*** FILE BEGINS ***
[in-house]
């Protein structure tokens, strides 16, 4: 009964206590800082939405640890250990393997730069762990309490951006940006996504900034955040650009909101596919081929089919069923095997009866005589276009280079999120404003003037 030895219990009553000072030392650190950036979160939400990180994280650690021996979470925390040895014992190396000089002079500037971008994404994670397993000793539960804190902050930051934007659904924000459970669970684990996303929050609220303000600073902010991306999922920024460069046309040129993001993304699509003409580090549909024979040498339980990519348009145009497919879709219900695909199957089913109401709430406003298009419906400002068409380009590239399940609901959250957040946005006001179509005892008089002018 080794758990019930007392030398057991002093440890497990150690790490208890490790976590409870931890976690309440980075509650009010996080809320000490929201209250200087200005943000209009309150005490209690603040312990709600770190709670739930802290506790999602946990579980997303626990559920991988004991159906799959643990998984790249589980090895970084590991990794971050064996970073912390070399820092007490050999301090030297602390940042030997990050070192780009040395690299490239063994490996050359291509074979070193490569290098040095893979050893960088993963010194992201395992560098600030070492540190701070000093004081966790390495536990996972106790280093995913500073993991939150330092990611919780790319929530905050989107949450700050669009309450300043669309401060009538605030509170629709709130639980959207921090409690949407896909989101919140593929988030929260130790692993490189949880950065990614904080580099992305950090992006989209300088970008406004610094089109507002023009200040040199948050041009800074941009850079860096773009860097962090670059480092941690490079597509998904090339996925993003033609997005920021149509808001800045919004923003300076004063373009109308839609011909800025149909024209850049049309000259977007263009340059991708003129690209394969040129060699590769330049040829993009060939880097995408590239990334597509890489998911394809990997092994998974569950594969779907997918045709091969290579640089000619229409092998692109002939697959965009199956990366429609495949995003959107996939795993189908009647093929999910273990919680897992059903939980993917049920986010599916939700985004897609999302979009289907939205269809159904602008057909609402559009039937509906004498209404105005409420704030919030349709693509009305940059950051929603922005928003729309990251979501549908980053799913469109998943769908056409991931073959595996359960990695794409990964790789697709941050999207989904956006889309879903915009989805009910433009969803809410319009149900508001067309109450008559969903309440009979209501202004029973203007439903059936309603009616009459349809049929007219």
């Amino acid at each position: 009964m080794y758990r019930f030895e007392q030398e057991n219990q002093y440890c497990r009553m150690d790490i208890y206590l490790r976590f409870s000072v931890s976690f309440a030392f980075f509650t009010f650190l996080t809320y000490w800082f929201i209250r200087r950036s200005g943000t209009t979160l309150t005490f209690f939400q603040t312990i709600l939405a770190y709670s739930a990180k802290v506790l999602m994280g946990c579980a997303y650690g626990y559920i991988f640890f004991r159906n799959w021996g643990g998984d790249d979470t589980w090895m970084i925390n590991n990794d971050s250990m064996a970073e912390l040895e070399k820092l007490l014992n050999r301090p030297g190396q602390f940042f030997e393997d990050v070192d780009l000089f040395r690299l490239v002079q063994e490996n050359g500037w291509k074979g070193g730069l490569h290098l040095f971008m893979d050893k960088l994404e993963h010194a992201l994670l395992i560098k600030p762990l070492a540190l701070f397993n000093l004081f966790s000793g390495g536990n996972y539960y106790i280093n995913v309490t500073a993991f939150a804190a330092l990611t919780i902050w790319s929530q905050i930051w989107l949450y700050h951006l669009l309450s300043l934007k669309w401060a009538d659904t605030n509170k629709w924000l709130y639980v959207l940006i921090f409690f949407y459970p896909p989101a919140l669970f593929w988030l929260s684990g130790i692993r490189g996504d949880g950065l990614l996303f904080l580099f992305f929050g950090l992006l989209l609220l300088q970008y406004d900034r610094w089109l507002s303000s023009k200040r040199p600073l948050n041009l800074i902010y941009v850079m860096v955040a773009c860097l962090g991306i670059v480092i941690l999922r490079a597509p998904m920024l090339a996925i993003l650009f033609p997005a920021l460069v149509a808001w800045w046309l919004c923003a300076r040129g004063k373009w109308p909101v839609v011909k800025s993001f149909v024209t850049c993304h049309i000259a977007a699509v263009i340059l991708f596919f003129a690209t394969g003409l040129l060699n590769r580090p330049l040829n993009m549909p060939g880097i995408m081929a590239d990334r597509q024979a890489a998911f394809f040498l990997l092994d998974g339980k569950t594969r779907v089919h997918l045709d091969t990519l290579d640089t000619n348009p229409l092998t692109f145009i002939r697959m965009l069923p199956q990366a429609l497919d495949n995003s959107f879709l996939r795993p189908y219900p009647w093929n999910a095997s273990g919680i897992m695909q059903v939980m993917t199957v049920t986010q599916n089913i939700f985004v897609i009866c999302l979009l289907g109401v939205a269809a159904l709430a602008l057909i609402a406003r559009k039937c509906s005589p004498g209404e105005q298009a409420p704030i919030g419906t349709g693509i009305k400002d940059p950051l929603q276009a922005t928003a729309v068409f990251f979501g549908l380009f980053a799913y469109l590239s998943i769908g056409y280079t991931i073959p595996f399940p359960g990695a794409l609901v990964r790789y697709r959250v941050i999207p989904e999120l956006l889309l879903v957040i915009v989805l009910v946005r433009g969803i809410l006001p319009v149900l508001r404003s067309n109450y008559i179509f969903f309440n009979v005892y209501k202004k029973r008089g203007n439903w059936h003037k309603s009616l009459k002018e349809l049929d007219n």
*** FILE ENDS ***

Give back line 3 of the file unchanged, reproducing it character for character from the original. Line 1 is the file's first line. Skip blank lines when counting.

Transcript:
């Amino acid at each position: 009964m080794y758990r019930f030895e007392q030398e057991n219990q002093y440890c497990r009553m150690d790490i208890y206590l490790r976590f409870s000072v931890s976690f309440a030392f980075f509650t009010f650190l996080t809320y000490w800082f929201i209250r200087r950036s200005g943000t209009t979160l309150t005490f209690f939400q603040t312990i709600l939405a770190y709670s739930a990180k802290v506790l999602m994280g946990c579980a997303y650690g626990y559920i991988f640890f004991r159906n799959w021996g643990g998984d790249d979470t589980w090895m970084i925390n590991n990794d971050s250990m064996a970073e912390l040895e070399k820092l007490l014992n050999r301090p030297g190396q602390f940042f030997e393997d990050v070192d780009l000089f040395r690299l490239v002079q063994e490996n050359g500037w291509k074979g070193g730069l490569h290098l040095f971008m893979d050893k960088l994404e993963h010194a992201l994670l395992i560098k600030p762990l070492a540190l701070f397993n000093l004081f966790s000793g390495g536990n996972y539960y106790i280093n995913v309490t500073a993991f939150a804190a330092l990611t919780i902050w790319s929530q905050i930051w989107l949450y700050h951006l669009l309450s300043l934007k669309w401060a009538d659904t605030n509170k629709w924000l709130y639980v959207l940006i921090f409690f949407y459970p896909p989101a919140l669970f593929w988030l929260s684990g130790i692993r490189g996504d949880g950065l990614l996303f904080l580099f992305f929050g950090l992006l989209l609220l300088q970008y406004d900034r610094w089109l507002s303000s023009k200040r040199p600073l948050n041009l800074i902010y941009v850079m860096v955040a773009c860097l962090g991306i670059v480092i941690l999922r490079a597509p998904m920024l090339a996925i993003l650009f033609p997005a920021l460069v149509a808001w800045w046309l919004c923003a300076r040129g004063k373009w109308p909101v839609v011909k800025s993001f149909v024209t850049c993304h049309i000259a977007a699509v263009i340059l991708f596919f003129a690209t394969g003409l040129l060699n590769r580090p330049l040829n993009m549909p060939g880097i995408m081929a590239d990334r597509q024979a890489a998911f394809f040498l990997l092994d998974g339980k569950t594969r779907v089919h997918l045709d091969t990519l290579d640089t000619n348009p229409l092998t692109f145009i002939r697959m965009l069923p199956q990366a429609l497919d495949n995003s959107f879709l996939r795993p189908y219900p009647w093929n999910a095997s273990g919680i897992m695909q059903v939980m993917t199957v049920t986010q599916n089913i939700f985004v897609i009866c999302l979009l289907g109401v939205a269809a159904l709430a602008l057909i609402a406003r559009k039937c509906s005589p004498g209404e105005q298009a409420p704030i919030g419906t349709g693509i009305k400002d940059p950051l929603q276009a922005t928003a729309v068409f990251f979501g549908l380009f980053a799913y469109l590239s998943i769908g056409y280079t991931i073959p595996f399940p359960g990695a794409l609901v990964r790789y697709r959250v941050i999207p989904e999120l956006l889309l879903v957040i915009v989805l009910v946005r433009g969803i809410l006001p319009v149900l508001r404003s067309n109450y008559i179509f969903f309440n009979v005892y209501k202004k029973r008089g203007n439903w059936h003037k309603s009616l009459k002018e349809l049929d007219n």